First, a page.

Ed and Deb Shapiro, friendship, Gretchen Rubin, Huffington Post, The Happiness Project, Zebra Sounds
A while back I wrote about friendships — how hard it is to leave them behind when we move and how challenging to keep the friendship alive as the years pass.
Shortly after, I saw a tweet from Gretchen Rubin, author of The Happiness Project blog,
half of all friends are replaced every seven years
Really, half every seven years? The seven year itch of friendships? Then I read this piece on Zebra Sounds , with a link to an excellent HuffPo articleby Ed and Deb Shapiro. Technically, it’s about Monica Lewinsky, a dinner party, and forgiveness, but here is a quote that grabbed my attention (along with a note to self to go back and re-read the inspirational ‘forgive yourself” advice…)
“Within the space of seven years every cell in our body dies and is reformed, our thoughts are constantly changing and our feelings come and go. We are literally not the same person we were a minute ago, let alone a day, a month or a year ago”.
Given the science and the sociology, it seems somewhat amazing that we can maintain friendships at all, with all the changes in our every day lives. This is our transitory reality, not just when we move out of town, but every move we make, every day, changing us little by little.
Good thing friendship is not based on science.
If I had any lingering doubt about the lasting nature of friendships, this last week was proof positive. We saw friends that we had not seen in 10-15 years, and although apparently every cell in my body had changed over twice (and doubled?), it was like a week had gone by, and we had hatched tween children and (just a few) wrinkles in the meantime, but otherwise it was comfortable as an old glove. Not that they are old. And neither are we. Just an expression, really.
I call them old friends in the most attractive, affectionate, slimming, firm, and endearing way possible, seven times over.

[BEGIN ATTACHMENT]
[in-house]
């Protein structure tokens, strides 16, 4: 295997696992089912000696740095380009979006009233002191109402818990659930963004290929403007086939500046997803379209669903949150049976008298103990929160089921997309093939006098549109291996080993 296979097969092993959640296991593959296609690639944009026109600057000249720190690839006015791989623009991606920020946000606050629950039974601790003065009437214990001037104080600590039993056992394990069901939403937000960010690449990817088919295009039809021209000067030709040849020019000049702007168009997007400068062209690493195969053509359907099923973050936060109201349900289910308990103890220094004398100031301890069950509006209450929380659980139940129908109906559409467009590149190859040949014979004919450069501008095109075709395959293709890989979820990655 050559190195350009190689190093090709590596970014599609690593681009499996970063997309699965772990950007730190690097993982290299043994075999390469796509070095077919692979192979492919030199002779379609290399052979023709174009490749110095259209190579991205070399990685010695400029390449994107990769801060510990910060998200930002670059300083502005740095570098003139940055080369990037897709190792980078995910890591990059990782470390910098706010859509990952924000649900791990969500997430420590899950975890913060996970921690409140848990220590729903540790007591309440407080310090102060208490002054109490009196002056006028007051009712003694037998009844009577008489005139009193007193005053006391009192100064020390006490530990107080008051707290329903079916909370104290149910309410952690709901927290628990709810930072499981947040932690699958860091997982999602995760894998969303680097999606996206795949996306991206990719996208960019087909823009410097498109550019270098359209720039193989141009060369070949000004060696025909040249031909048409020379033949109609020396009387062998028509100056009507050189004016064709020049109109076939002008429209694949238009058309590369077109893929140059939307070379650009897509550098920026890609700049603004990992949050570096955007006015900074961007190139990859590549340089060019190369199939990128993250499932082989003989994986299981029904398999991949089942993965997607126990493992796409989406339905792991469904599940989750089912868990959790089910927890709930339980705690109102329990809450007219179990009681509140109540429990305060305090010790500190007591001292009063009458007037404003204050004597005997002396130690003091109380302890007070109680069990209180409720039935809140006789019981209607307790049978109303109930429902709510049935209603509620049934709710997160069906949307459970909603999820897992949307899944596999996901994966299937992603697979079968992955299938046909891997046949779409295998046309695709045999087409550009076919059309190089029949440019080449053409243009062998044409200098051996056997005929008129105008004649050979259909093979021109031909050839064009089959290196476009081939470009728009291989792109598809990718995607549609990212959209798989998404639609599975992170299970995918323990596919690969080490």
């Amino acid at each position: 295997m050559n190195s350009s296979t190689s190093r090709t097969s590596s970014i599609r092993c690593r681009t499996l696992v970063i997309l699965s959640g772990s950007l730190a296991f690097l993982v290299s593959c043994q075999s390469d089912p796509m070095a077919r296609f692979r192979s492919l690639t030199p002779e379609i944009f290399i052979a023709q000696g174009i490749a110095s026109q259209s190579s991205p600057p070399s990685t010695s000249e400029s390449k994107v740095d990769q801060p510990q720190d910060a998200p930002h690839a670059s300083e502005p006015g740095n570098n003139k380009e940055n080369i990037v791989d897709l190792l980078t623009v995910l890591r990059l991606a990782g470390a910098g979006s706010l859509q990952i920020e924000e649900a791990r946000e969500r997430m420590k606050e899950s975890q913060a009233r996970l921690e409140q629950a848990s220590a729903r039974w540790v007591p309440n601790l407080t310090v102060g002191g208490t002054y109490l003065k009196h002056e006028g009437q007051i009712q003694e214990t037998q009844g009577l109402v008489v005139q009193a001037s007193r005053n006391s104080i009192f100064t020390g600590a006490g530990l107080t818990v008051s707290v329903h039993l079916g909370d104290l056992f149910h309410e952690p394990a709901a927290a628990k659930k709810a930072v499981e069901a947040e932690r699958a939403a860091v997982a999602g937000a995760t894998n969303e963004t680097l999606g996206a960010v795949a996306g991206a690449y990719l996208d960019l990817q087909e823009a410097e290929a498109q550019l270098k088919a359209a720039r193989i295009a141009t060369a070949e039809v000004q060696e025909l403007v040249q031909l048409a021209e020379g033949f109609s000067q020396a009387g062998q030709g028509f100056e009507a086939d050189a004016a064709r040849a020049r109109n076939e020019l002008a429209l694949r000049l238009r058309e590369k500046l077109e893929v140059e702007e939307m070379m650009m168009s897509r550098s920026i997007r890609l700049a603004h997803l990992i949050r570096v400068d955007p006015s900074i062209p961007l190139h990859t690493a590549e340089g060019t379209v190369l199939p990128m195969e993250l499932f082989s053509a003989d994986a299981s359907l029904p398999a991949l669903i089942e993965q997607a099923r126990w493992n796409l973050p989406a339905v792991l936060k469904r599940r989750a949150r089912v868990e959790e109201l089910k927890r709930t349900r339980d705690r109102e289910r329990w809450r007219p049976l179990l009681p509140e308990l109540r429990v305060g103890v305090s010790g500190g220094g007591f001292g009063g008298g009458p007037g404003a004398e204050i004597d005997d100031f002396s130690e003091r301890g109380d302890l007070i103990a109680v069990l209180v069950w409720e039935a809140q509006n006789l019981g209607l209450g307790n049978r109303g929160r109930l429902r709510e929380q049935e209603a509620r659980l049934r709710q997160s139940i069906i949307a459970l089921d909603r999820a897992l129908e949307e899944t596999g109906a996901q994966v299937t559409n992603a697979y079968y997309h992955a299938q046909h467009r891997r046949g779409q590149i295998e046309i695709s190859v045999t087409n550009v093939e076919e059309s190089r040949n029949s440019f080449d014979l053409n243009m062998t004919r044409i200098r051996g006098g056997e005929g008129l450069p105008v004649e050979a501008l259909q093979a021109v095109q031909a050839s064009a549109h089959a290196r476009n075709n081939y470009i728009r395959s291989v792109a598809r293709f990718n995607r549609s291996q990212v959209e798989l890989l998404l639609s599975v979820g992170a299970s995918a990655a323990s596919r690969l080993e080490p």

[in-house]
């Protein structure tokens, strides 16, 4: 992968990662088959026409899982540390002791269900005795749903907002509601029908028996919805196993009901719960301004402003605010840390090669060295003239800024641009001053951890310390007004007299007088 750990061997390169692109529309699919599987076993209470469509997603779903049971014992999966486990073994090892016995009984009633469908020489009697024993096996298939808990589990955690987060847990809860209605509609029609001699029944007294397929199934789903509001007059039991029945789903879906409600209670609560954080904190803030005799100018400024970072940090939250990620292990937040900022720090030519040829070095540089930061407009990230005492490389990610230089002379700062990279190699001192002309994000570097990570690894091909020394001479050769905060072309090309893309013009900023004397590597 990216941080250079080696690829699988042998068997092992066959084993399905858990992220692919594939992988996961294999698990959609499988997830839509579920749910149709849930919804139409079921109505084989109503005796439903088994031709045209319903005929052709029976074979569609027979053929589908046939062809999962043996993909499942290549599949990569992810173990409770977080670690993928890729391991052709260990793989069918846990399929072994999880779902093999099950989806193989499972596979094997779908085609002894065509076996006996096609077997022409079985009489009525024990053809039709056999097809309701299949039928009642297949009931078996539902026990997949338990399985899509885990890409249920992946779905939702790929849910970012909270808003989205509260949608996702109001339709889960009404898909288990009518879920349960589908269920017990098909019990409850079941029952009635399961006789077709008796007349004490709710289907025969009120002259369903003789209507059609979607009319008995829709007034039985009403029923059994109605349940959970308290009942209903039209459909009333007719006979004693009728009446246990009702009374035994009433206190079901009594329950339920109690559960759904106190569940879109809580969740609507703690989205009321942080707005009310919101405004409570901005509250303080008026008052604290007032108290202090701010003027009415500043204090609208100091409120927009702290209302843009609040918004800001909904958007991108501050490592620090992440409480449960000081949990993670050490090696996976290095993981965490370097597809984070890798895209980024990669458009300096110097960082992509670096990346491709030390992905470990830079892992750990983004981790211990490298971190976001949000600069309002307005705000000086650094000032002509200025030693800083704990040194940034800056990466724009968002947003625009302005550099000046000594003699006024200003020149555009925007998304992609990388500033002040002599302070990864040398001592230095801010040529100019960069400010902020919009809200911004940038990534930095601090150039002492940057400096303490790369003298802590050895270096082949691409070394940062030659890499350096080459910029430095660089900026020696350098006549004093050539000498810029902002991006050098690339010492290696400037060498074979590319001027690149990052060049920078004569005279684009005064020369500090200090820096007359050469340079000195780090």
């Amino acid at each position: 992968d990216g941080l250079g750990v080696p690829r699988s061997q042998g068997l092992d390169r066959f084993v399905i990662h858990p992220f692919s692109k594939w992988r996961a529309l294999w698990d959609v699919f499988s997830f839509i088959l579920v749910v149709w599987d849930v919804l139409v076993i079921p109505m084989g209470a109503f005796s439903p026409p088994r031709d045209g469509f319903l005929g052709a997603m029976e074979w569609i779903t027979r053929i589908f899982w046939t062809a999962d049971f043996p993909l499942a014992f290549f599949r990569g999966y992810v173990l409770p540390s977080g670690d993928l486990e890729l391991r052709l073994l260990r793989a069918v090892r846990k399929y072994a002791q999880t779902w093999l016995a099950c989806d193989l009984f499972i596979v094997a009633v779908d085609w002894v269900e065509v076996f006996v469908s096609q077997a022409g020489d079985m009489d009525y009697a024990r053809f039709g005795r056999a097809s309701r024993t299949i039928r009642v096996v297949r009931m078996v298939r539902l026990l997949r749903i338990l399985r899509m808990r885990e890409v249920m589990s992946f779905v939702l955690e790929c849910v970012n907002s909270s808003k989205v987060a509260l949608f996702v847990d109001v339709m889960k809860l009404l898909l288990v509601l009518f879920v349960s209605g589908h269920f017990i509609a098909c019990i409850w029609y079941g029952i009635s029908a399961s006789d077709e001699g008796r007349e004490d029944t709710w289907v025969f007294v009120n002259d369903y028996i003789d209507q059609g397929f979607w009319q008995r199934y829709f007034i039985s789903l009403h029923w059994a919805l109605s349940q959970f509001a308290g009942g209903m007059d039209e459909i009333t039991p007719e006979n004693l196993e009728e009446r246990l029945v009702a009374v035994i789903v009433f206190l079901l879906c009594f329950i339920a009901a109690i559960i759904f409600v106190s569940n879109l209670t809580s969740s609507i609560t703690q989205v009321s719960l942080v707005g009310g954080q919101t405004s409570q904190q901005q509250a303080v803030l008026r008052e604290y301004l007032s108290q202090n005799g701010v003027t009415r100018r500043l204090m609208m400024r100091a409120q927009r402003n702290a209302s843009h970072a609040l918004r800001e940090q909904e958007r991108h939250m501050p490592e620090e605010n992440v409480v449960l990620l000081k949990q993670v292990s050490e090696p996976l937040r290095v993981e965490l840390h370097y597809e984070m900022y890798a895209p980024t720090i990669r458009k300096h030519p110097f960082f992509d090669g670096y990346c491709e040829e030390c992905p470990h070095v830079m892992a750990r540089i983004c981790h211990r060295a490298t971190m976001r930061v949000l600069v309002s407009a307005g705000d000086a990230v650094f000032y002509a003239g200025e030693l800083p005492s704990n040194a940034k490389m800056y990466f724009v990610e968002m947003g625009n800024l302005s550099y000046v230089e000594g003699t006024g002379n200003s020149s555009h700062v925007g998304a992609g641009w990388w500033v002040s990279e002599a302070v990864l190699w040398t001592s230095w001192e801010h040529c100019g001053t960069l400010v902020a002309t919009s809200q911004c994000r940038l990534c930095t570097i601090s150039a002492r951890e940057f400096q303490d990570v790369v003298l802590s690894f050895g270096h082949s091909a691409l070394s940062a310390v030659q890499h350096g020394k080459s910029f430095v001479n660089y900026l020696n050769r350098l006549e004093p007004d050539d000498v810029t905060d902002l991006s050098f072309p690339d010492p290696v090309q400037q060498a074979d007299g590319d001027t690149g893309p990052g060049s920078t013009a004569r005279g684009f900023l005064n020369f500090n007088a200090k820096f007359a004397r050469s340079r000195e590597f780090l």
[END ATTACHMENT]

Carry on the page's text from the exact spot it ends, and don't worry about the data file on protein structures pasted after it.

Your cells may have changed over, but luckily it has just been you recreating you all along. The essence of Jane that we’ve known and loved is still the same. It was sooooo good to see you guys – I’m going to have to become a loyal reader now to get my fix…
I saw the nice mention of my blog, The Happiness Project, here. I very much appreciate those kind words and you shining a spotlight on my blog. Thanks and best wishes, Gretchen Rubin
Sounds like you had a great time and the “Seven Year Itch” didn’t take its toll! My husband and I have over a dozen friends from college coming to visit us for the long weekend (an annual get-together) and we always find ourselves taking up right where we left off too!
Speaking of having over a dozen houseguests… gotta go clean! Every inch of floor space will be covered in airbeds soon so they might not notice my dirty floors, but at least the bathrooms should start out the visit sanitary!!!
i’ve noticed the friendship cycle in my own life as well. I find it so interesting that the friends I see on a daily basis are the ones that are most likely to cycle out of my life, where as other friends I can go years on end without seeing them and then pick up right where we left off when we are reunited. I think perhaps the everyday friends are friendships of convenience, where as the long lasting friendships are based on something much deeper.
karen from mentor said:
I just reconnected in February with a friend that I hadn’t seen in the flesh in ten years.
It’s been great…nothing missing from the friendship and our added years only add to the depth of the conversations we can have…. so cool….
I’m going to put a basket in my bathroom to see if I can catch some of the cells leaving and rejuvenating….it will be good to see if they’re doing it right….hmmm, I wonder if that is how people come to look like one another and their pets?
the cells get mixed up…..now my head hurts…it’s like contemplating time travel….
Lovely post, Jane. And you all look super young from here!